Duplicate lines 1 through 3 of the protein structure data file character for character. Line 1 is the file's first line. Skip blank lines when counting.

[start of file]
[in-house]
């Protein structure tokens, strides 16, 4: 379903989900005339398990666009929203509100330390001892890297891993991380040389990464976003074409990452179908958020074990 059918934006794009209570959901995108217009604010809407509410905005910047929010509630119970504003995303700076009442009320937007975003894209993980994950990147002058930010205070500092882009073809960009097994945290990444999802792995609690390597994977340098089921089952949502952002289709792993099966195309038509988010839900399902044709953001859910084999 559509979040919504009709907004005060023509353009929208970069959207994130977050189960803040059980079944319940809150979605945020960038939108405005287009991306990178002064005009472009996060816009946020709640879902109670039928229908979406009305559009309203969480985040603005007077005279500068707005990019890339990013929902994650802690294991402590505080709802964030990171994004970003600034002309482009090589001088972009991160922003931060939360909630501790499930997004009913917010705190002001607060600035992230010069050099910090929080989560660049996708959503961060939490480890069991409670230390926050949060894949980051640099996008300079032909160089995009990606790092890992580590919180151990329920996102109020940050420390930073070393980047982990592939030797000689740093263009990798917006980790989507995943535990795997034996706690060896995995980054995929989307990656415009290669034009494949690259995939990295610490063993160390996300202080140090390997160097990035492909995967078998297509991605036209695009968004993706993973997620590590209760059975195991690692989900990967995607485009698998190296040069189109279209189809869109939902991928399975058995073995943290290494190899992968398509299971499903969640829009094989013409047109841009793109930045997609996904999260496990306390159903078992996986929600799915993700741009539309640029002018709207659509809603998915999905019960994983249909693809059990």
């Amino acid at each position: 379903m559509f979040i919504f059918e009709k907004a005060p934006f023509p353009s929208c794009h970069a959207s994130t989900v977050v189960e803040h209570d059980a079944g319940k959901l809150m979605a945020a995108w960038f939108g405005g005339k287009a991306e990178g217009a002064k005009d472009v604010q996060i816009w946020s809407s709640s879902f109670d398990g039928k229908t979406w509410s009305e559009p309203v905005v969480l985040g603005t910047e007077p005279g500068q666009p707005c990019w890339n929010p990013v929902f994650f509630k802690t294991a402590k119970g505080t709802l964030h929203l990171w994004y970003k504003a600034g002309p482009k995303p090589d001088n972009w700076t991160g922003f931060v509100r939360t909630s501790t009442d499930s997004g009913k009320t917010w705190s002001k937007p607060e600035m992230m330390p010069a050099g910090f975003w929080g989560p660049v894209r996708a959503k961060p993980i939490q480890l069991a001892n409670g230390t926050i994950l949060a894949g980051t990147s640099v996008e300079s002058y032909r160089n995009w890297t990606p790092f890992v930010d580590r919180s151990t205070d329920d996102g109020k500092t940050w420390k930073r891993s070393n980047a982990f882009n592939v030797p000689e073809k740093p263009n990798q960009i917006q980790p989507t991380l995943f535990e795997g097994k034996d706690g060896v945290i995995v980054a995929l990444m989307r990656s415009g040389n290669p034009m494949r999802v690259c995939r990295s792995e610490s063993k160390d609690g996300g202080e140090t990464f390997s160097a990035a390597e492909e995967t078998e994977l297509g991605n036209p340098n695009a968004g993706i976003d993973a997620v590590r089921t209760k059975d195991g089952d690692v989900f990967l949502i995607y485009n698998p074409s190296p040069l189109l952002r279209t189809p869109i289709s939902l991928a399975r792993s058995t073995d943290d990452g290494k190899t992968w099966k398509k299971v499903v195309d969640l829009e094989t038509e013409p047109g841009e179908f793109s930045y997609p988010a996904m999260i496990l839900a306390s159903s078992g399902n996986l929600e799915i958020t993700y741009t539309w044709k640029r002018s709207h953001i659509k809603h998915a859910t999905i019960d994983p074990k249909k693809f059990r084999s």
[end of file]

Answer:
[in-house]
């Protein structure tokens, strides 16, 4: 379903989900005339398990666009929203509100330390001892890297891993991380040389990464976003074409990452179908958020074990 059918934006794009209570959901995108217009604010809407509410905005910047929010509630119970504003995303700076009442009320937007975003894209993980994950990147002058930010205070500092882009073809960009097994945290990444999802792995609690390597994977340098089921089952949502952002289709792993099966195309038509988010839900399902044709953001859910084999 559509979040919504009709907004005060023509353009929208970069959207994130977050189960803040059980079944319940809150979605945020960038939108405005287009991306990178002064005009472009996060816009946020709640879902109670039928229908979406009305559009309203969480985040603005007077005279500068707005990019890339990013929902994650802690294991402590505080709802964030990171994004970003600034002309482009090589001088972009991160922003931060939360909630501790499930997004009913917010705190002001607060600035992230010069050099910090929080989560660049996708959503961060939490480890069991409670230390926050949060894949980051640099996008300079032909160089995009990606790092890992580590919180151990329920996102109020940050420390930073070393980047982990592939030797000689740093263009990798917006980790989507995943535990795997034996706690060896995995980054995929989307990656415009290669034009494949690259995939990295610490063993160390996300202080140090390997160097990035492909995967078998297509991605036209695009968004993706993973997620590590209760059975195991690692989900990967995607485009698998190296040069189109279209189809869109939902991928399975058995073995943290290494190899992968398509299971499903969640829009094989013409047109841009793109930045997609996904999260496990306390159903078992996986929600799915993700741009539309640029002018709207659509809603998915999905019960994983249909693809059990």
């Amino acid at each position: 379903m559509f979040i919504f059918e009709k907004a005060p934006f023509p353009s929208c794009h970069a959207s994130t989900v977050v189960e803040h209570d059980a079944g319940k959901l809150m979605a945020a995108w960038f939108g405005g005339k287009a991306e990178g217009a002064k005009d472009v604010q996060i816009w946020s809407s709640s879902f109670d398990g039928k229908t979406w509410s009305e559009p309203v905005v969480l985040g603005t910047e007077p005279g500068q666009p707005c990019w890339n929010p990013v929902f994650f509630k802690t294991a402590k119970g505080t709802l964030h929203l990171w994004y970003k504003a600034g002309p482009k995303p090589d001088n972009w700076t991160g922003f931060v509100r939360t909630s501790t009442d499930s997004g009913k009320t917010w705190s002001k937007p607060e600035m992230m330390p010069a050099g910090f975003w929080g989560p660049v894209r996708a959503k961060p993980i939490q480890l069991a001892n409670g230390t926050i994950l949060a894949g980051t990147s640099v996008e300079s002058y032909r160089n995009w890297t990606p790092f890992v930010d580590r919180s151990t205070d329920d996102g109020k500092t940050w420390k930073r891993s070393n980047a982990f882009n592939v030797p000689e073809k740093p263009n990798q960009i917006q980790p989507t991380l995943f535990e795997g097994k034996d706690g060896v945290i995995v980054a995929l990444m989307r990656s415009g040389n290669p034009m494949r999802v690259c995939r990295s792995e610490s063993k160390d609690g996300g202080e140090t990464f390997s160097a990035a390597e492909e995967t078998e994977l297509g991605n036209p340098n695009a968004g993706i976003d993973a997620v590590r089921t209760k059975d195991g089952d690692v989900f990967l949502i995607y485009n698998p074409s190296p040069l189109l952002r279209t189809p869109i289709s939902l991928a399975r792993s058995t073995d943290d990452g290494k190899t992968w099966k398509k299971v499903v195309d969640l829009e094989t038509e013409p047109g841009e179908f793109s930045y997609p988010a996904m999260i496990l839900a306390s159903s078992g399902n996986l929600e799915i958020t993700y741009t539309w044709k640029r002018s709207h953001i659509k809603h998915a859910t999905i019960d994983p074990k249909k693809f059990r084999s």